The biology of avipoxvirus in New Zealand avifauna : a thesis presented in partial fulfillment of the requirements for the degree of Doctor of Philosophy in Veterinary Pathology at Massey University, Palmerston North, New Zealand
Avipoxvirus (APV) infection is a highly contagious disease of birds which is comparable
to poxvirus infections in various mammalian species, including smallpox in humans.
The infection has been reported in more than 200 bird species, affecting both
domesticated and free-ranging birds around the world. The disease is associated with
economic loss in the poultry industry and is implicated with the decline in biodiversity
in free-ranging birds, particularly in island ecosystems. This study was the first
investigation into APV infection in New Zealand free-ranging birds. The initial focus of
this study was the phylogenetic analysis of APV in New Zealand. Avipoxvirus antibody
was then detected using enzyme-linked immunosorbent assay (ELISA) in several
introduced species and an endemic passerine species in New Zealand. The
pathogenicity of two major APV strains isolated from New Zealand birds was evaluated
and the safety and efficacy of a commercial fowlpox (FWPV) vaccine was investigated in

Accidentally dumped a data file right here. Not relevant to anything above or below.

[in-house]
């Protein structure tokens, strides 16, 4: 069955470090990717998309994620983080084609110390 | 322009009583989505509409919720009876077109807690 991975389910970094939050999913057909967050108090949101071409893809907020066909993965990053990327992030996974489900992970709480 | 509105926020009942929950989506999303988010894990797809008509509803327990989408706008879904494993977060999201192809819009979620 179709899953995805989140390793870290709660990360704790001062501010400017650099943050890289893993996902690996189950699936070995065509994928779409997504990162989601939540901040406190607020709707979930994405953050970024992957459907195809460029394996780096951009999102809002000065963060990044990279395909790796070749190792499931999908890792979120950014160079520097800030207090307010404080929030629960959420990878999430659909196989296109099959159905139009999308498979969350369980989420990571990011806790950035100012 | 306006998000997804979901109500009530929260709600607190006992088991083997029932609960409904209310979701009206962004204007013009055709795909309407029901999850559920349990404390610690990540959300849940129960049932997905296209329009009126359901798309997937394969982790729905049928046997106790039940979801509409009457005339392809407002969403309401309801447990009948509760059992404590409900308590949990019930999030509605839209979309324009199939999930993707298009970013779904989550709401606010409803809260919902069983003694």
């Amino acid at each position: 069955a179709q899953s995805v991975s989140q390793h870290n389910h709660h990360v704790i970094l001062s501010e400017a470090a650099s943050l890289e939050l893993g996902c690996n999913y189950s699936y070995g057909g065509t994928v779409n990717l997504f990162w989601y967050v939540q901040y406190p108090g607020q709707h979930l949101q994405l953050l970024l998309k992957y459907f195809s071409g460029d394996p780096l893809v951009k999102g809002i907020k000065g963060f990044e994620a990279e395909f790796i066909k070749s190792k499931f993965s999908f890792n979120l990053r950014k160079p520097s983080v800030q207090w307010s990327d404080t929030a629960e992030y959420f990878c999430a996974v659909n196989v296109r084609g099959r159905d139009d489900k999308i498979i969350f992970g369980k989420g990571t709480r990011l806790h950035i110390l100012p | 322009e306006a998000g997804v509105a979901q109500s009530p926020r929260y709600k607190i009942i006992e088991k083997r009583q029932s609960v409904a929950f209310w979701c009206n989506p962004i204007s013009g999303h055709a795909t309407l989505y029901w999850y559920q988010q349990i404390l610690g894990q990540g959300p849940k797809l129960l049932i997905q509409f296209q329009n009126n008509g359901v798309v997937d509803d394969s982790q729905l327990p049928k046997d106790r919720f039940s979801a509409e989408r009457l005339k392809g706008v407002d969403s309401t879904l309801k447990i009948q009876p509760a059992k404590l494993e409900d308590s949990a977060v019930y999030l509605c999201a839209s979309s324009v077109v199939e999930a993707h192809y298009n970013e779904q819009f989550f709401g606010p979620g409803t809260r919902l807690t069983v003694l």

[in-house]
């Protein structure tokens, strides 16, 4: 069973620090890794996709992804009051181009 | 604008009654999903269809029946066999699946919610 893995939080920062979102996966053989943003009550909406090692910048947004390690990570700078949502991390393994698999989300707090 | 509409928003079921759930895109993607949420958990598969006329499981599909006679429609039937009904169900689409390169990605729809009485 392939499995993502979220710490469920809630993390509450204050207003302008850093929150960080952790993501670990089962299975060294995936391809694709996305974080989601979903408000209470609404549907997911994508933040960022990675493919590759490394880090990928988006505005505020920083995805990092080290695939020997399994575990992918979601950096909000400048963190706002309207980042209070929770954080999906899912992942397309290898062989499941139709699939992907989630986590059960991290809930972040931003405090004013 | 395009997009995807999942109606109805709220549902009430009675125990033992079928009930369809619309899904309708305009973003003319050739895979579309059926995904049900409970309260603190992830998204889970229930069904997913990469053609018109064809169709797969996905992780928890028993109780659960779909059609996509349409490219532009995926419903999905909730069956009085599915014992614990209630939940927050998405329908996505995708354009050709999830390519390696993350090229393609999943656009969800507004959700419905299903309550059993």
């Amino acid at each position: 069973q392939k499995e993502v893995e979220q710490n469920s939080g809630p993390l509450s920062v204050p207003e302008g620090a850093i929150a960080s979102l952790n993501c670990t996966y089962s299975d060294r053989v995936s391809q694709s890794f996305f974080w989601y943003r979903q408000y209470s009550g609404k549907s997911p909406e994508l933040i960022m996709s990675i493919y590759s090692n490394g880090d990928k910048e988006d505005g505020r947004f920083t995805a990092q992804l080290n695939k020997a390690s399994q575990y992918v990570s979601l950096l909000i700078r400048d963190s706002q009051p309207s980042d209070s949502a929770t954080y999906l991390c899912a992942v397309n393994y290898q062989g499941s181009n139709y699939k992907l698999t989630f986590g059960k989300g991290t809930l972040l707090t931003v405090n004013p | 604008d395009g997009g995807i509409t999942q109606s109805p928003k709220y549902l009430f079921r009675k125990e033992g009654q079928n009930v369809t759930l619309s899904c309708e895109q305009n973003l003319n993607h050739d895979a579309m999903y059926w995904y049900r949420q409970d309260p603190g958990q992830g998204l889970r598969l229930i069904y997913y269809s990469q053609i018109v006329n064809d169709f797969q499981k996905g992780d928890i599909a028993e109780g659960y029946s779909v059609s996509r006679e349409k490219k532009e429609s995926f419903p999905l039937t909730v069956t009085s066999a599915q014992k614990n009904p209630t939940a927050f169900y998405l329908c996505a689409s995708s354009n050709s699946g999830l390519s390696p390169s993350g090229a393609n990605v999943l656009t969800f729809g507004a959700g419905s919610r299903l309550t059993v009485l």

a model passerine species.
This study confirms that various New Zealand birds including endangered species are
susceptible to APV infection and that at least three different strains of APV are present
in New Zealand, with overlaps in the geographic distributions between different strains.
The results suggest that APV had been introduced to New Zealand through avian hosts,
insect vectors or human intervention such as poultry vaccination. A high
seroprevalence to APV has been observed in introduced and an endemic bird species in
New Zealand, confirming that the virus is well established. A significant relationship
between birds seropositive to APV and the ones positive to Plasmodium spp. has also
been observed, both of which are known to be pathogens responsible for dramatic
declines in island bird populations. Two major New Zealand APV strains isolated from
clinical cases were pathogenic in Zebra finches (Taeniopygia guttata), which we used as
a model passerine species. A commercial FWPV vaccine was safe and effective in our
model species against New Zealand APV isolates and I conclude that vaccination of
native passerine birds using the FWPV vaccine could be an effective tool to reduce APV
mortality, particularly in endangered species.